Investigates: Some local license plate readers do not comply with Florida law

Action News Jax Investigates has uncovered some license plate readers (LPRs) on state roads in Florida are not complying with the law.


Action News Jax first reported in 2018 that license plate readers were being used across the country including in places like St. Johns County.

LPRs are supposed to help deputies find people wanted on warrants or even missing children, but there are questions about their location and if the technology goes too far.

Governor Ron DeSantis signed a bill in July that now allows law enforcement to hire companies to place the devices on state roads, not just county roads. But Action News Jax Investigator Ben Becker found dozens have been installed in Northeast Florida without a permit from the Florida Department of Transportation (FDOT) - which means state law is being violated.

The permit is required because the right of way on state roads is owned by FDOT, and the agency has policies and procedures that need to be followed as it relates to driver and pedestrian safety.

The LPRs belong to a company called Flock Safety based in Atlanta. Becker learned in addition to St. Johns County, Clay, and Nassau counties also lease the devices for tens of thousands of dollars per year.

Flock’s said its cameras are already in use in more than 3,000 communities in at least 40 states capturing pictures of one billion cars per month.

In 2022, the American Civil Liberties Union warned that Flock is building a mass surveillance system “unlike any seen before in American life.”

Lt. George Harrigan of the St. Johns County Sheriff’s Office gave Becker a tour of its real-time intelligence center where only four people can track tens of thousands of cars every day using 20 cameras across the county.

“I would say license plate readers are our number one crime-fighting tool when it comes to technology in St. Johns County and law enforcement technology in general,” said Harrigan.

Since 2018, SJSO said 393 stolen cars have been recovered, 107 wanted people arrested, and 72 missing people recovered.

But what if the information law enforcement has is wrong or lawmakers change the scope of these cameras’ use, like speeding or enforcing minor infractions?

“When you operate a car, you are open to inspection,” according to Action News Jax Law and Safety Expert Dale Carson who said LPRs raise privacy concerns.

“What if they stop you, search your car, detain you for 45 minutes call a dog the dog sniffs around and doesn’t find anything what about it then,” said Carson.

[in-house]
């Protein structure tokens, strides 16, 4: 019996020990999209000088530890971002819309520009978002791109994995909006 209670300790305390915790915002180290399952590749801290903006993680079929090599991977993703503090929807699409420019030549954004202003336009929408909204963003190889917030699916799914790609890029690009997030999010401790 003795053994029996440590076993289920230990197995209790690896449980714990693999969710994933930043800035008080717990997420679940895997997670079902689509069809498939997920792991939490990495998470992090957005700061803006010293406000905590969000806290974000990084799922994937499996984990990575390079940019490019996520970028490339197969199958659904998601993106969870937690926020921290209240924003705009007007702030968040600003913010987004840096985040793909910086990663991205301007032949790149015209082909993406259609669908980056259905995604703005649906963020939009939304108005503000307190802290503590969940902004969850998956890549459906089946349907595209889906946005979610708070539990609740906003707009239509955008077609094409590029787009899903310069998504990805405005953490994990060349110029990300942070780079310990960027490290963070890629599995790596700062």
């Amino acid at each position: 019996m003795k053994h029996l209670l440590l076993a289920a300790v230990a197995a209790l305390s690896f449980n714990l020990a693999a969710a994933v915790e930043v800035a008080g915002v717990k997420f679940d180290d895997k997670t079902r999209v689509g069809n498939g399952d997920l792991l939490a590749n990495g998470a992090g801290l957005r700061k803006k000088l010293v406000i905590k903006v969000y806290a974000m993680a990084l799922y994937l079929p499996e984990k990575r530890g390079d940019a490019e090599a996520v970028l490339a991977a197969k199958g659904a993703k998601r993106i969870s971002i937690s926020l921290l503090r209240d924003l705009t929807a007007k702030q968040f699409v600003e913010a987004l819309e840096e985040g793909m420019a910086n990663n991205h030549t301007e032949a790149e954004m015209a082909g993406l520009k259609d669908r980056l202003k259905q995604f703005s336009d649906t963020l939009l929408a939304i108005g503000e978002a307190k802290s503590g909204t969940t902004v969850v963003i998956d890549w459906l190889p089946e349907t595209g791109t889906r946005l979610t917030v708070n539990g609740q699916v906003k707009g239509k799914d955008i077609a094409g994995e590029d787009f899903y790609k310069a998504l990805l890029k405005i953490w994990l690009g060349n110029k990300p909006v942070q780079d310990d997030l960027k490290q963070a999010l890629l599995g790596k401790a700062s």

Flock said its software doesn’t use facial recognition and they don’t measure speed. But it does create a “vehicle fingerprint” that includes not only your license plate, but the color, make, and even the bumper sticker on your car.

Becker asked the Sheriff’s Office to search his own license plate in the system and they found 132 photographs of his car from various cameras over the past 30 days meaning Becker was tracked in a database even though he had never been suspected of a crime.

Deputies said they only look at the data if there’s a reason connected to crime. “Law enforcement isn’t in the business of invading people’s rights,” said Harrigan. “This is about saving lives and solving crimes.”

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Becker found it can be used even if you aren’t accused of a crime. Flock’s contract states it will share your information if it is “legally compelled to comply with a judicial order, subpoena, or government mandate.”

One driver we spoke with was concerned. “There needs to be a limit for what it’s used for,” said driver Fran Rollin. But she’s willing to trade privacy for protection. “If you are not doing anything wrong, I don’t see that it matters they take a picture of your car.”

FDOT told Becker that it received a permit from Clay County in September, but no requests so far from St. Johns and Nassau counties.

Flock sent Becker a statement that reads in part “…we are in the process of understanding all of those permitting requirements, and are working with local district engineers to properly fulfill them…”

Departments like the Jacksonville Sheriff’s Office that don’t use cameras can potentially still get access to Flock’s database if it signs a memo of understanding establishing the terms and conditions.

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